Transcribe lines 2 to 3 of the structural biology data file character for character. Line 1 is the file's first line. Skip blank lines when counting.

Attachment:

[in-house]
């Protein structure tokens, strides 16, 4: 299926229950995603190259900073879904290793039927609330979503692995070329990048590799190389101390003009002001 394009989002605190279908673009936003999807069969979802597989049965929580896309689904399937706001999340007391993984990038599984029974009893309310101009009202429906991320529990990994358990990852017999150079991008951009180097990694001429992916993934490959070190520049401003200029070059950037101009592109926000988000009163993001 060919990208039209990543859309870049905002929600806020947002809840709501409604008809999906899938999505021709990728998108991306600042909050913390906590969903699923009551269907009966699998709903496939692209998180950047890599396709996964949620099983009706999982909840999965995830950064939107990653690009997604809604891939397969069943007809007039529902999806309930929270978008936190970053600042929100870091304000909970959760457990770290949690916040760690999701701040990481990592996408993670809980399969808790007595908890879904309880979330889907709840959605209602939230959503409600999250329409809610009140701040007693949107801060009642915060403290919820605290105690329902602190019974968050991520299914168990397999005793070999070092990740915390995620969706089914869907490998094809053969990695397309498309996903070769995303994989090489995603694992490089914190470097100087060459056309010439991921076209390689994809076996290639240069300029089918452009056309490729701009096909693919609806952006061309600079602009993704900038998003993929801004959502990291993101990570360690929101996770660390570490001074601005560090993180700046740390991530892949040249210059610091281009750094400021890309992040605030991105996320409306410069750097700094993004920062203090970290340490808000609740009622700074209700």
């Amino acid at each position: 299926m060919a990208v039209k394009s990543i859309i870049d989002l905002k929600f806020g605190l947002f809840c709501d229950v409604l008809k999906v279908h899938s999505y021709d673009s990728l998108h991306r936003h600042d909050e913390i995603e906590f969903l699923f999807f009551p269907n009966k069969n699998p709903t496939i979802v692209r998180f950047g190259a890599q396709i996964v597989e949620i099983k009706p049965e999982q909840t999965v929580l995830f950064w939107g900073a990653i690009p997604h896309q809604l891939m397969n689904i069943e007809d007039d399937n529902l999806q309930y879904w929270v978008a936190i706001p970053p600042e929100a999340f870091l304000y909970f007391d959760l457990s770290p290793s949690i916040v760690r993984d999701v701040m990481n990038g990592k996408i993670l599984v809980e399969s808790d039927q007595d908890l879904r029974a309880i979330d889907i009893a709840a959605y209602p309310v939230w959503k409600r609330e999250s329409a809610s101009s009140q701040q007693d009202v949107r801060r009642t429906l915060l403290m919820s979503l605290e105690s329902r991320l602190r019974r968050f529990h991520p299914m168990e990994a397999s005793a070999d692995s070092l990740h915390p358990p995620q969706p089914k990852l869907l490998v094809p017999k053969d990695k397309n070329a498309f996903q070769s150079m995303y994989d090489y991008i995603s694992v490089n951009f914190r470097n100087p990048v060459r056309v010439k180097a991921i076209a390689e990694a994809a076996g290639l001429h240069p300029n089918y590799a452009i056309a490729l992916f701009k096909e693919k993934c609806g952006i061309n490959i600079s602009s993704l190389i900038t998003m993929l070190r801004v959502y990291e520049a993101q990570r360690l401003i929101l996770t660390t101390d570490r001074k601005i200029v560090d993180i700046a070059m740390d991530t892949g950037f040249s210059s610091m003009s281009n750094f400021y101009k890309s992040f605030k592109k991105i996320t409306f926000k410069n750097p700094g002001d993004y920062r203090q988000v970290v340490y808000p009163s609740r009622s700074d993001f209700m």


């Protein structure tokens, strides 16, 4: 299926229950995603190259900073879904290793039927609330979503692995070329990048590799190389101390003009002001 394009989002605190279908673009936003999807069969979802597989049965929580896309689904399937706001999340007391993984990038599984029974009893309310101009009202429906991320529990990994358990990852017999150079991008951009180097990694001429992916993934490959070190520049401003200029070059950037101009592109926000988000009163993001 060919990208039209990543859309870049905002929600806020947002809840709501409604008809999906899938999505021709990728998108991306600042909050913390906590969903699923009551269907009966699998709903496939692209998180950047890599396709996964949620099983009706999982909840999965995830950064939107990653690009997604809604891939397969069943007809007039529902999806309930929270978008936190970053600042929100870091304000909970959760457990770290949690916040760690999701701040990481990592996408993670809980399969808790007595908890879904309880979330889907709840959605209602939230959503409600999250329409809610009140701040007693949107801060009642915060403290919820605290105690329902602190019974968050991520299914168990397999005793070999070092990740915390995620969706089914869907490998094809053969990695397309498309996903070769995303994989090489995603694992490089914190470097100087060459056309010439991921076209390689994809076996290639240069300029089918452009056309490729701009096909693919609806952006061309600079602009993704900038998003993929801004959502990291993101990570360690929101996770660390570490001074601005560090993180700046740390991530892949040249210059610091281009750094400021890309992040605030991105996320409306410069750097700094993004920062203090970290340490808000609740009622700074209700």
């Amino acid at each position: 299926m060919a990208v039209k394009s990543i859309i870049d989002l905002k929600f806020g605190l947002f809840c709501d229950v409604l008809k999906v279908h899938s999505y021709d673009s990728l998108h991306r936003h600042d909050e913390i995603e906590f969903l699923f999807f009551p269907n009966k069969n699998p709903t496939i979802v692209r998180f950047g190259a890599q396709i996964v597989e949620i099983k009706p049965e999982q909840t999965v929580l995830f950064w939107g900073a990653i690009p997604h896309q809604l891939m397969n689904i069943e007809d007039d399937n529902l999806q309930y879904w929270v978008a936190i706001p970053p600042e929100a999340f870091l304000y909970f007391d959760l457990s770290p290793s949690i916040v760690r993984d999701v701040m990481n990038g990592k996408i993670l599984v809980e399969s808790d039927q007595d908890l879904r029974a309880i979330d889907i009893a709840a959605y209602p309310v939230w959503k409600r609330e999250s329409a809610s101009s009140q701040q007693d009202v949107r801060r009642t429906l915060l403290m919820s979503l605290e105690s329902r991320l602190r019974r968050f529990h991520p299914m168990e990994a397999s005793a070999d692995s070092l990740h915390p358990p995620q969706p089914k990852l869907l490998v094809p017999k053969d990695k397309n070329a498309f996903q070769s150079m995303y994989d090489y991008i995603s694992v490089n951009f914190r470097n100087p990048v060459r056309v010439k180097a991921i076209a390689e990694a994809a076996g290639l001429h240069p300029n089918y590799a452009i056309a490729l992916f701009k096909e693919k993934c609806g952006i061309n490959i600079s602009s993704l190389i900038t998003m993929l070190r801004v959502y990291e520049a993101q990570r360690l401003i929101l996770t660390t101390d570490r001074k601005i200029v560090d993180i700046a070059m740390d991530t892949g950037f040249s210059s610091m003009s281009n750094f400021y101009k890309s992040f605030k592109k991105i996320t409306f926000k410069n750097p700094g002001d993004y920062r203090q988000v970290v340490y808000p009163s609740r009622s700074d993001f209700m």